New statuses
If no status existed, one was created with a status and URL matching the IUCN status. If the taxo had less than 100 observations, the geoprivacy was set to the default position (e.g LC=open, VU=obscured, etc.). If the taxon had 100 or more observations the geoprivacy on the new status was set to open. You can see all the 1954 new obscuring statuses that were created in the sheet with that name in this spreadsheet..

Default positions and deviations
98.5% of the IUCN statuses now have geoprivacy that is in the default position with the expectation (e.g. open and secure). And we have 653 deviations from the default positions (e.g. Obscured and secure)
Open and secure: 22,743
Obscured and threatened: 21,072
Obscured and secure: 219
Open and threatened: 434
In the spreadsheet there are sheets that show all the obscured_and_secure and open_and_threatened statuses.

Our ambition is to have all deviations for these IUCN global statuses documented with a flag and have that flag linked to the conservation status. You can help by opening flags on these taxa to help reach agreement on whether to keep or resolve these deviations. And if you are a curator and the consensus is to keep them, you can help by closing the flag and linking to the flag from the conservation status description.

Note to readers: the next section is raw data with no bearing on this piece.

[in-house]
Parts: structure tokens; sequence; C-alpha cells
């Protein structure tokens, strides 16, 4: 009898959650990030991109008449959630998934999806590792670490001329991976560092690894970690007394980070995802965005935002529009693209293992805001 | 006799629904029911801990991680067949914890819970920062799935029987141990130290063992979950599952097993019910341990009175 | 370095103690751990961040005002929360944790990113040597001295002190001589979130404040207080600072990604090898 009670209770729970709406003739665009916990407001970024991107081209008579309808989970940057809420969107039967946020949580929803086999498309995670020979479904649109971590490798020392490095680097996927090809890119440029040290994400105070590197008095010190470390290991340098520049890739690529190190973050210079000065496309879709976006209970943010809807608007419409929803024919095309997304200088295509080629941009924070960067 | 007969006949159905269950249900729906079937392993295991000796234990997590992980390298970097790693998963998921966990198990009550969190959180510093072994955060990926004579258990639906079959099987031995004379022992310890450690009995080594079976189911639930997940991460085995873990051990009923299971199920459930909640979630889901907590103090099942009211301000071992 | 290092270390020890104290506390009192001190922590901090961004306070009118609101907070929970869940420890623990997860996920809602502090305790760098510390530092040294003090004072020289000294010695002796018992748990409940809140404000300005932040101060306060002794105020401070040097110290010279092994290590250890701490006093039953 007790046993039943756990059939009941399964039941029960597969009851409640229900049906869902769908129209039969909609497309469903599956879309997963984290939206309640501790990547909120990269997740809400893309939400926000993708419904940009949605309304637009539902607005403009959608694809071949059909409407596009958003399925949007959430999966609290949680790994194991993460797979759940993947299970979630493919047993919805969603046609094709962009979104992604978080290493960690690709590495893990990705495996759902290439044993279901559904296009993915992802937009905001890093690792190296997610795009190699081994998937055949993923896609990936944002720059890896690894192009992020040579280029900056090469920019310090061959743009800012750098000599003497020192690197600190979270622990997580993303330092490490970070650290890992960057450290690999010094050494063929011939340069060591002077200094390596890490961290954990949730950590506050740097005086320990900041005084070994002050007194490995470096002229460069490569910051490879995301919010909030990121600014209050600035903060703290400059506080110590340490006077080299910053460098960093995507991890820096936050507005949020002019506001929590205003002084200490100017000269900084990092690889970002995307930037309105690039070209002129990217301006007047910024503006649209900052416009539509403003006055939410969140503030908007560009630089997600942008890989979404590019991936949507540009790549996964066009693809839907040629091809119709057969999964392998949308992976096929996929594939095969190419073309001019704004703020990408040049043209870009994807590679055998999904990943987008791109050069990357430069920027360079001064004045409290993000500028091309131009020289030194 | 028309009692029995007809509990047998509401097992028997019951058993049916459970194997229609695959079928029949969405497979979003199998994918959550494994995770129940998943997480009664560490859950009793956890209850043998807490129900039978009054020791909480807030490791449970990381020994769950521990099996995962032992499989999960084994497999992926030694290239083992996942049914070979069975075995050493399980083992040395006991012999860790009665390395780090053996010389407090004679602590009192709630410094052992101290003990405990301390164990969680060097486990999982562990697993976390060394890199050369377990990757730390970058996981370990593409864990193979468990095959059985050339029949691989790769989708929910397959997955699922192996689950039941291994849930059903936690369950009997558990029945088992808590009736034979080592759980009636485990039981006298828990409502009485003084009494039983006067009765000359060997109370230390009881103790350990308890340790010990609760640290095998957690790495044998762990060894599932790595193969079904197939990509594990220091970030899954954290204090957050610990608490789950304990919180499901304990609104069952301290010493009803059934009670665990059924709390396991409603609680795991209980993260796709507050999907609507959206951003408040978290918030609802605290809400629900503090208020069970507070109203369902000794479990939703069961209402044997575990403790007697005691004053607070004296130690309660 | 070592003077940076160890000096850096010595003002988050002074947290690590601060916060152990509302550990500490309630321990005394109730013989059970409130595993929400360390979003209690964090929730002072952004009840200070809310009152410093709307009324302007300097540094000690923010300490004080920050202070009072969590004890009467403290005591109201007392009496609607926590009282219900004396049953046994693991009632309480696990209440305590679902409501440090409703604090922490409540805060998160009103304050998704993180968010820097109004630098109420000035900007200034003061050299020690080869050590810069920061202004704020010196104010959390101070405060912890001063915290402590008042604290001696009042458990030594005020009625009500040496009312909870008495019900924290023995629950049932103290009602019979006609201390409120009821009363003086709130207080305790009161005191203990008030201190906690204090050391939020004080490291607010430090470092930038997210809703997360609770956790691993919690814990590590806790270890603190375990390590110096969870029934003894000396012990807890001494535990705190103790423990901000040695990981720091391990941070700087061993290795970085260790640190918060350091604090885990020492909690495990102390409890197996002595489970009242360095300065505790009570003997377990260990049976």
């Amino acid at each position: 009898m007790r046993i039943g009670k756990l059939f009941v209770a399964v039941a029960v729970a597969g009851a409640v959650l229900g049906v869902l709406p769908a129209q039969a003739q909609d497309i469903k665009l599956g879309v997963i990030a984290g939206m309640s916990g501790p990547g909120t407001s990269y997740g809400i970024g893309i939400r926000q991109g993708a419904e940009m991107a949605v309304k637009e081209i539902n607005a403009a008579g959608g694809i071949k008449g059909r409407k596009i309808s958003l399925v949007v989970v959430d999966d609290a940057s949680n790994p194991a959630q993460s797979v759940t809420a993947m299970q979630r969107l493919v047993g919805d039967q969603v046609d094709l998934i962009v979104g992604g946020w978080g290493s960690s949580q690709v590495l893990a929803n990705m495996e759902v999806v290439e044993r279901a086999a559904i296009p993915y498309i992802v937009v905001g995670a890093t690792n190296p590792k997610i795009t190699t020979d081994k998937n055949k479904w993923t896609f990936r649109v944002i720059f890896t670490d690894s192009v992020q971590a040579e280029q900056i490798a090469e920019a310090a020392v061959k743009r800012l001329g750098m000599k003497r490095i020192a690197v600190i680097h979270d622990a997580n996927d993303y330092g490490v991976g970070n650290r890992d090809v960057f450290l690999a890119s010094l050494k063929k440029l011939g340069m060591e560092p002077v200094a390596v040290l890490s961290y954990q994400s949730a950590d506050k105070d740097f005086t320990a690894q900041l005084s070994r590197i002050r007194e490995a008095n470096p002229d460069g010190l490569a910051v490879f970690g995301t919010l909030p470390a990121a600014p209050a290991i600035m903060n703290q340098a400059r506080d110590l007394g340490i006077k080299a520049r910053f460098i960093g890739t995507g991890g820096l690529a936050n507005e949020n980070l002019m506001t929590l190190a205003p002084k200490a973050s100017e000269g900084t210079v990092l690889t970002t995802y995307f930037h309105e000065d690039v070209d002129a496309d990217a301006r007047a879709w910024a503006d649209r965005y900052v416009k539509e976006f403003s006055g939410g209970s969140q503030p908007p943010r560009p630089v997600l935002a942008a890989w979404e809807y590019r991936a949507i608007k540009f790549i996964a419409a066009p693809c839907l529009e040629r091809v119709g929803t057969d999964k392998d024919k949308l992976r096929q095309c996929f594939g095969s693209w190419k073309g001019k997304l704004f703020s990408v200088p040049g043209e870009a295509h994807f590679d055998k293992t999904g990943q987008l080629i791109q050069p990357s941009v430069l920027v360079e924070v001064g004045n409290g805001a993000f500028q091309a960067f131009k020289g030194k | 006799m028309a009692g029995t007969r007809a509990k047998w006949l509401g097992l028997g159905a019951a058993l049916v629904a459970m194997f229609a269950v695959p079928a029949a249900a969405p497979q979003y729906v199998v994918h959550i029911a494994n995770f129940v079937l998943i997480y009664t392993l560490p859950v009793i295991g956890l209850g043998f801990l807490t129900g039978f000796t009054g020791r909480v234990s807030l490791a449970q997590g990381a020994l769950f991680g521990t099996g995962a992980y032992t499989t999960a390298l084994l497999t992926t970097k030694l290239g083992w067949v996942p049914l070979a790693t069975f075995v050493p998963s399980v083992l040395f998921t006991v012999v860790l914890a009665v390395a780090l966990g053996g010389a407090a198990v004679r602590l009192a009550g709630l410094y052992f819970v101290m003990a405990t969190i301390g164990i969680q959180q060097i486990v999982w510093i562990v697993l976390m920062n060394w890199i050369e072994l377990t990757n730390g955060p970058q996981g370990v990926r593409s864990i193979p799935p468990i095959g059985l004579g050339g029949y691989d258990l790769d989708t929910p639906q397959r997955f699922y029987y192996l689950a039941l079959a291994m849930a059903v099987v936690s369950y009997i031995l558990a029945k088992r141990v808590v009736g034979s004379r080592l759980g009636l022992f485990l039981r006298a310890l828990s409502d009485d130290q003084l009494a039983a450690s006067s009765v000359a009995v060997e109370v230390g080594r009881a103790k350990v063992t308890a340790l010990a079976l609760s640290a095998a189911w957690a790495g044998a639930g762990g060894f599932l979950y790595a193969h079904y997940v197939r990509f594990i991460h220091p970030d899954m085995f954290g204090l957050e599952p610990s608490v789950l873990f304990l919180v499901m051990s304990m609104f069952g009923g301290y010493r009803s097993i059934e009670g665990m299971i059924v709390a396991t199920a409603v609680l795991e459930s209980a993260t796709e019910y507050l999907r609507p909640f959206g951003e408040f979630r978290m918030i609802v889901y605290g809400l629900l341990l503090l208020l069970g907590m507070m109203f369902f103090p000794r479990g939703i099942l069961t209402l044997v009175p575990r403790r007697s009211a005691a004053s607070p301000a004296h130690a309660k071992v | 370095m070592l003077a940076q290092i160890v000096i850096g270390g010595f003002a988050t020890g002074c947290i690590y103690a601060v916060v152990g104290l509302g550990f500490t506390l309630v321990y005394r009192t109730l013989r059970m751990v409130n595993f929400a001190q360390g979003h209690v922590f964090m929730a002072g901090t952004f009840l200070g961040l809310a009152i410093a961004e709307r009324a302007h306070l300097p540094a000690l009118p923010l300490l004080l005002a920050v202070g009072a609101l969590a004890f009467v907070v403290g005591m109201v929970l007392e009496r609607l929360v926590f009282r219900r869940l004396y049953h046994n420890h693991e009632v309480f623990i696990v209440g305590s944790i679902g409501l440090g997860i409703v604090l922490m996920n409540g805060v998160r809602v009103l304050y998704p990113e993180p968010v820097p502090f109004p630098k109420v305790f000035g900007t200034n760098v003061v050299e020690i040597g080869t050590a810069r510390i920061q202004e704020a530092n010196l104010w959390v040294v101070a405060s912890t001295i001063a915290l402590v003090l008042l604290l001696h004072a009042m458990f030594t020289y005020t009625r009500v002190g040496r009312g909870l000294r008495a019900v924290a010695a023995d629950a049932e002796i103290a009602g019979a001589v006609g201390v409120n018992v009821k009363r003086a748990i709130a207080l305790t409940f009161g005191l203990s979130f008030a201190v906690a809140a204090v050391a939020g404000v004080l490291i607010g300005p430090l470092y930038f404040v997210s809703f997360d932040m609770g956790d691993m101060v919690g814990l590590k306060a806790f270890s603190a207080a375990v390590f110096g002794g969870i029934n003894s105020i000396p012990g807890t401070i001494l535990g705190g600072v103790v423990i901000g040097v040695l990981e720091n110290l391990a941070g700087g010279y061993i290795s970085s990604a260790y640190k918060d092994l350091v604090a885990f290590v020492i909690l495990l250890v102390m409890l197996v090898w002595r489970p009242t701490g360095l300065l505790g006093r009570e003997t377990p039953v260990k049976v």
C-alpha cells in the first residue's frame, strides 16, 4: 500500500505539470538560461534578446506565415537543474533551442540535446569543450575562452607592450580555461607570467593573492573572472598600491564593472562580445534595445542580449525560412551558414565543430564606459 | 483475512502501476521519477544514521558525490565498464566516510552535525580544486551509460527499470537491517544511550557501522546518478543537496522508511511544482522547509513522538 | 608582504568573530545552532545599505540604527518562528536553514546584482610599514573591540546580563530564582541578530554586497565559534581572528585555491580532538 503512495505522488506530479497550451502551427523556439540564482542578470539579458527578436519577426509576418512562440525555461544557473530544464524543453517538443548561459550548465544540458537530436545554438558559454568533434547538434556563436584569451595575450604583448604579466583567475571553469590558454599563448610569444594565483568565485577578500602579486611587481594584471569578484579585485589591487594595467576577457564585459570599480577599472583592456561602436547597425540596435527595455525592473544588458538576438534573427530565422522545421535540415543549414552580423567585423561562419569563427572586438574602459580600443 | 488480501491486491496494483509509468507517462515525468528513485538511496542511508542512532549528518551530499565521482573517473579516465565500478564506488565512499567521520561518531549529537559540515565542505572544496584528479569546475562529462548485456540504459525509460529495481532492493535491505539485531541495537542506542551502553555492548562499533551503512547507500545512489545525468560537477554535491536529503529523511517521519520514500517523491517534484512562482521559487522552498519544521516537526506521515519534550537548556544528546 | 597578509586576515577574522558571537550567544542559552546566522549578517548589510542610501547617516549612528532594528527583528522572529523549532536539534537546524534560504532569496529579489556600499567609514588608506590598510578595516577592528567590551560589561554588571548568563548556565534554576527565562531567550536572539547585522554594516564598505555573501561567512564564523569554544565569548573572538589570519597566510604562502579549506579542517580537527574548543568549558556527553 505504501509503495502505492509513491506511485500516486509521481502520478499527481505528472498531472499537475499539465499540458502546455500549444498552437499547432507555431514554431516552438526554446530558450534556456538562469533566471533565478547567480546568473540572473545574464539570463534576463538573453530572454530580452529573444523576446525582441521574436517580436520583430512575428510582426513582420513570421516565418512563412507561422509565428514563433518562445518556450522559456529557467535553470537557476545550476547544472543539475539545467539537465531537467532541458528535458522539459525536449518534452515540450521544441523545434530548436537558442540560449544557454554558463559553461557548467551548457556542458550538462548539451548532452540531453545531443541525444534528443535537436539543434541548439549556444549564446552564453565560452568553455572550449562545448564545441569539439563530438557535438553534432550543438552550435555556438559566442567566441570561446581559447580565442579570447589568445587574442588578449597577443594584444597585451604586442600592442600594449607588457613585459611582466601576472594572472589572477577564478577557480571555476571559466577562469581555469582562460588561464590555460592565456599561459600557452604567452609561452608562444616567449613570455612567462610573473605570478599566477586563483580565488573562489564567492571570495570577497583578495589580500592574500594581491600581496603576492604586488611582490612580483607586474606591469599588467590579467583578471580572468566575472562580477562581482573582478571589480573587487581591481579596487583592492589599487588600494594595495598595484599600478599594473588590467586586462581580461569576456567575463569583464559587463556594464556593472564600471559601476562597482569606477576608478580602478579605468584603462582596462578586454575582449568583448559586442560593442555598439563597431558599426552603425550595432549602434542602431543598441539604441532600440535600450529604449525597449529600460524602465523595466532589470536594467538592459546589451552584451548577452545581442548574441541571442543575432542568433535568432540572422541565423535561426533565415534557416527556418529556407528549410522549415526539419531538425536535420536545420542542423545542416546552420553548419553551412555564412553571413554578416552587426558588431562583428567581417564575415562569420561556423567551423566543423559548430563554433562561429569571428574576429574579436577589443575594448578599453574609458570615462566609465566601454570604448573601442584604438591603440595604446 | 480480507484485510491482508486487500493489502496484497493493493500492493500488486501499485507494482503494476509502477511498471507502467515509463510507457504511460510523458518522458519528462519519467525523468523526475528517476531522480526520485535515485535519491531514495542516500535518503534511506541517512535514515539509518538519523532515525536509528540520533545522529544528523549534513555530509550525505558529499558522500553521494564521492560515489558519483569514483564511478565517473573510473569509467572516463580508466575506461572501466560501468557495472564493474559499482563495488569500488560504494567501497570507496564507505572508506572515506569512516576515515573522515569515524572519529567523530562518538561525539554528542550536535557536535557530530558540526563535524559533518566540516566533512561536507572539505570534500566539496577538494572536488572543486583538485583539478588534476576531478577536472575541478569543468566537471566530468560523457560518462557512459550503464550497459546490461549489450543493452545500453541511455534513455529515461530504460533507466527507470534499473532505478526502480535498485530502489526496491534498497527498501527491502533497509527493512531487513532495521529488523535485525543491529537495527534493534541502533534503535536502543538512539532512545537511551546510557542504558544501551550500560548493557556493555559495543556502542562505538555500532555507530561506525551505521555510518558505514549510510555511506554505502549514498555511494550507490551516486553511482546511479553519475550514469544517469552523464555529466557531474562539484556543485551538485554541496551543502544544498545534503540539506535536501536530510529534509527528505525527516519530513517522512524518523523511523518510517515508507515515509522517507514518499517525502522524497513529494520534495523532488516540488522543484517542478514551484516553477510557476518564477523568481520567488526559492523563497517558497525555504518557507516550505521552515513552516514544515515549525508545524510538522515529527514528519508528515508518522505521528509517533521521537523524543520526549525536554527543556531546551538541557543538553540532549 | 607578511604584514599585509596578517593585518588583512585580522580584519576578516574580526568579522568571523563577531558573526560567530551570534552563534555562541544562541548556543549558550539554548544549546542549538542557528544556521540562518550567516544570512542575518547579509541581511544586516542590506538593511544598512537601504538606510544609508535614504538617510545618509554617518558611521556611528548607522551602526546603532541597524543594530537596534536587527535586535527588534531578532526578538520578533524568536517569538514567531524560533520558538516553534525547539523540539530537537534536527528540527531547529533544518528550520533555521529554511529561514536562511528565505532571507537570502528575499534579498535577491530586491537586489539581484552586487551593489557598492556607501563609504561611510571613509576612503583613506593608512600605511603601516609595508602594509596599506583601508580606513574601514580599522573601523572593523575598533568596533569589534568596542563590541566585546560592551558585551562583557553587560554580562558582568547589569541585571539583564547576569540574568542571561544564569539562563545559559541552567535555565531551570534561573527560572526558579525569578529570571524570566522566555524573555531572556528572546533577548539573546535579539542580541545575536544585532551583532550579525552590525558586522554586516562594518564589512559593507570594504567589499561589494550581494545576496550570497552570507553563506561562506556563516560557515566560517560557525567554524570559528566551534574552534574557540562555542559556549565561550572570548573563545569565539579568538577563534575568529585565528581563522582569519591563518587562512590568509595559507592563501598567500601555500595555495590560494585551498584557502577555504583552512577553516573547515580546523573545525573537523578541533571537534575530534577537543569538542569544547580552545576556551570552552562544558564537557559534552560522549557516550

Orphaned IUCN statuses
Global Conservation Statuses with the IUCN Red List Authority that no longer refer to taxa in the Red List were dealt with as follows. Statuses that were open or were on taxa with zero identifications were deleted. 58 remaining statuses (obscuring ones with observations) were edited to remove IUCN Red List as the authority but left in place they are listed in the vestigial_statuses sheet here.

Please inspect them and remove them if they can be safely removed (e.g. if another status such as a national status is already doing the obscuring work) or if the need to be kept please try to add an authority or otherwise flesh out the rationale.

Duplicate global conservation statuses
We’d like to only have one global conservation status and are planning a change to enforce this. Taxa with a IUCN global status as well as another global status with a different authority were addressed as follows. If the two statuses had the same geoprivacy then the duplicate non-IUCN status was deleted. The remaining 41 statuses (all situations where the IUCN status is open and the other status is obscuring) are listed in the duplicate_global_statuses sheet here.

Ideally, we’d like to remove these duplicate global statuses. If the other global status is justification that we should deviate with the IUCN geoprivacy (e.g. obscure a taxon despite a secure status) please put this information in a closed flag and link to to the flag from the IUCN status description.

Thanks for everyone’s patience with this. We’ll proceed with the other big parts of the Red List (arthropods and chordates) soon. This process was meant to have the following goals: